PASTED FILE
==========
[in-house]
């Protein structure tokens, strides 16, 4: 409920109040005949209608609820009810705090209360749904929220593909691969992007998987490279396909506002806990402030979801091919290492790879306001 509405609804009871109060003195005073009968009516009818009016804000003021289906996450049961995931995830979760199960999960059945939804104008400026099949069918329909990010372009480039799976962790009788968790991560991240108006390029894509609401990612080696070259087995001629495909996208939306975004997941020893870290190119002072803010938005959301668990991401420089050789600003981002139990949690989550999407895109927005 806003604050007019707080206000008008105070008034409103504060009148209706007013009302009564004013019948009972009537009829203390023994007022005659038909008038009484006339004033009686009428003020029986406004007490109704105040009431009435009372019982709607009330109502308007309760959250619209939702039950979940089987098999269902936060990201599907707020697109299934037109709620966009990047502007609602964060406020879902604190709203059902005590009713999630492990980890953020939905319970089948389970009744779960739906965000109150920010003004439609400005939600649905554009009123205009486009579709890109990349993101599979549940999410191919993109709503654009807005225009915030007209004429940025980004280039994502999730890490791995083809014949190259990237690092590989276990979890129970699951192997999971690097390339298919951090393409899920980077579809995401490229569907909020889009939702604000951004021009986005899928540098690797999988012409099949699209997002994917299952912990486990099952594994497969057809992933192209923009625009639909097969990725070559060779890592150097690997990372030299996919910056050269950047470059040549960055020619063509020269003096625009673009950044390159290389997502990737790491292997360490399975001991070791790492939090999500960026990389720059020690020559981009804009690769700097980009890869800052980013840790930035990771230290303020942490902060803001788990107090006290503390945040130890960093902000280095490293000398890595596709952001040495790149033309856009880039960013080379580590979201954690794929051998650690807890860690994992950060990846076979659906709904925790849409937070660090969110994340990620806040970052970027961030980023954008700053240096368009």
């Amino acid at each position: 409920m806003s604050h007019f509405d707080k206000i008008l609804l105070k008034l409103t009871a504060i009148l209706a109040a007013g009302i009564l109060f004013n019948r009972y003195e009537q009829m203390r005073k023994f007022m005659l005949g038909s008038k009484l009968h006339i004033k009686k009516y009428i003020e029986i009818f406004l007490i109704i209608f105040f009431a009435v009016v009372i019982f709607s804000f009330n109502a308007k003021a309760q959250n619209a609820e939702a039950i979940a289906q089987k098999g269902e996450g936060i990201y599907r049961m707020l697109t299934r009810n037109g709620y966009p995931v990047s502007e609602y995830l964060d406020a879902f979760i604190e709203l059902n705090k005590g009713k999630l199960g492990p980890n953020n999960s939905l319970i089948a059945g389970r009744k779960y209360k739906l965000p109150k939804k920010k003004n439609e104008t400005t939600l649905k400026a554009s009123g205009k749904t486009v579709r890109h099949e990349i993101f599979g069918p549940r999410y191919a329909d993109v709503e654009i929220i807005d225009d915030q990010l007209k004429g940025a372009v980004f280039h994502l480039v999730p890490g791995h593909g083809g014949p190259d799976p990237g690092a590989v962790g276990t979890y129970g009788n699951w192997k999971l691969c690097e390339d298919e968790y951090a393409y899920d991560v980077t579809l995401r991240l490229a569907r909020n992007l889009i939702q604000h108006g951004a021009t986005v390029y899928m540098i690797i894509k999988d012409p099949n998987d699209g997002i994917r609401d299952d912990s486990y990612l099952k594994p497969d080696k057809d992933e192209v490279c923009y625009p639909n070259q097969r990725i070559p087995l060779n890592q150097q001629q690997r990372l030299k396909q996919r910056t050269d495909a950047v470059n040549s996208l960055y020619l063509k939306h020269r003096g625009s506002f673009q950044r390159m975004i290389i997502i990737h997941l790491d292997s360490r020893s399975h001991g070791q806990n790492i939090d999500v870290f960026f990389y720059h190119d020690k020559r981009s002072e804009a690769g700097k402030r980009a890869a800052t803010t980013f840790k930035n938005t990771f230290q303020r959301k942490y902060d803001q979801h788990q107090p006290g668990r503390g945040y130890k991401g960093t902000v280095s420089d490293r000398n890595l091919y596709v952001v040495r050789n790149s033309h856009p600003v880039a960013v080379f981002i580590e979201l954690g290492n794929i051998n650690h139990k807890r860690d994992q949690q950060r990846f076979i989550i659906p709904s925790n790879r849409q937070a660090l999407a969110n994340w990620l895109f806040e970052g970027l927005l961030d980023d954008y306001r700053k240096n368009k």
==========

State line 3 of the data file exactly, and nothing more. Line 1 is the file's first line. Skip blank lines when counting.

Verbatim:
């Amino acid at each position: 409920m806003s604050h007019f509405d707080k206000i008008l609804l105070k008034l409103t009871a504060i009148l209706a109040a007013g009302i009564l109060f004013n019948r009972y003195e009537q009829m203390r005073k023994f007022m005659l005949g038909s008038k009484l009968h006339i004033k009686k009516y009428i003020e029986i009818f406004l007490i109704i209608f105040f009431a009435v009016v009372i019982f709607s804000f009330n109502a308007k003021a309760q959250n619209a609820e939702a039950i979940a289906q089987k098999g269902e996450g936060i990201y599907r049961m707020l697109t299934r009810n037109g709620y966009p995931v990047s502007e609602y995830l964060d406020a879902f979760i604190e709203l059902n705090k005590g009713k999630l199960g492990p980890n953020n999960s939905l319970i089948a059945g389970r009744k779960y209360k739906l965000p109150k939804k920010k003004n439609e104008t400005t939600l649905k400026a554009s009123g205009k749904t486009v579709r890109h099949e990349i993101f599979g069918p549940r999410y191919a329909d993109v709503e654009i929220i807005d225009d915030q990010l007209k004429g940025a372009v980004f280039h994502l480039v999730p890490g791995h593909g083809g014949p190259d799976p990237g690092a590989v962790g276990t979890y129970g009788n699951w192997k999971l691969c690097e390339d298919e968790y951090a393409y899920d991560v980077t579809l995401r991240l490229a569907r909020n992007l889009i939702q604000h108006g951004a021009t986005v390029y899928m540098i690797i894509k999988d012409p099949n998987d699209g997002i994917r609401d299952d912990s486990y990612l099952k594994p497969d080696k057809d992933e192209v490279c923009y625009p639909n070259q097969r990725i070559p087995l060779n890592q150097q001629q690997r990372l030299k396909q996919r910056t050269d495909a950047v470059n040549s996208l960055y020619l063509k939306h020269r003096g625009s506002f673009q950044r390159m975004i290389i997502i990737h997941l790491d292997s360490r020893s399975h001991g070791q806990n790492i939090d999500v870290f960026f990389y720059h190119d020690k020559r981009s002072e804009a690769g700097k402030r980009a890869a800052t803010t980013f840790k930035n938005t990771f230290q303020r959301k942490y902060d803001q979801h788990q107090p006290g668990r503390g945040y130890k991401g960093t902000v280095s420089d490293r000398n890595l091919y596709v952001v040495r050789n790149s033309h856009p600003v880039a960013v080379f981002i580590e979201l954690g290492n794929i051998n650690h139990k807890r860690d994992q949690q950060r990846f076979i989550i659906p709904s925790n790879r849409q937070a660090l999407a969110n994340w990620l895109f806040e970052g970027l927005l961030d980023d954008y306001r700053k240096n368009k």